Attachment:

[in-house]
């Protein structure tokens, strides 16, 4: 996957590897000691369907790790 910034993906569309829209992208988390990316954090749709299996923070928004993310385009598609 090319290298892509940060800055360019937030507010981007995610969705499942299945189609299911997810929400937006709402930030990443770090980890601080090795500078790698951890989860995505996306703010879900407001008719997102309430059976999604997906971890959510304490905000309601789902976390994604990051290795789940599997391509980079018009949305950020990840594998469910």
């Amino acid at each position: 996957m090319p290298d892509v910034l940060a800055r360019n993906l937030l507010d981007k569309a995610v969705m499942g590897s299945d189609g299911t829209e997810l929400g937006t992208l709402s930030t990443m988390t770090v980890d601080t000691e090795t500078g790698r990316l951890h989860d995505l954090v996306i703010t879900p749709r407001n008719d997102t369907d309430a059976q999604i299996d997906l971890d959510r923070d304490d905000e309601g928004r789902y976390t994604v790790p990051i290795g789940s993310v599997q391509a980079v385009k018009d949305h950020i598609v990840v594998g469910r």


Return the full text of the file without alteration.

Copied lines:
[in-house]
């Protein structure tokens, strides 16, 4: 996957590897000691369907790790 910034993906569309829209992208988390990316954090749709299996923070928004993310385009598609 090319290298892509940060800055360019937030507010981007995610969705499942299945189609299911997810929400937006709402930030990443770090980890601080090795500078790698951890989860995505996306703010879900407001008719997102309430059976999604997906971890959510304490905000309601789902976390994604990051290795789940599997391509980079018009949305950020990840594998469910």
């Amino acid at each position: 996957m090319p290298d892509v910034l940060a800055r360019n993906l937030l507010d981007k569309a995610v969705m499942g590897s299945d189609g299911t829209e997810l929400g937006t992208l709402s930030t990443m988390t770090v980890d601080t000691e090795t500078g790698r990316l951890h989860d995505l954090v996306i703010t879900p749709r407001n008719d997102t369907d309430a059976q999604i299996d997906l971890d959510r923070d304490d905000e309601g928004r789902y976390t994604v790790p990051i290795g789940s993310v599997q391509a980079v385009k018009d949305h950020i598609v990840v594998g469910r």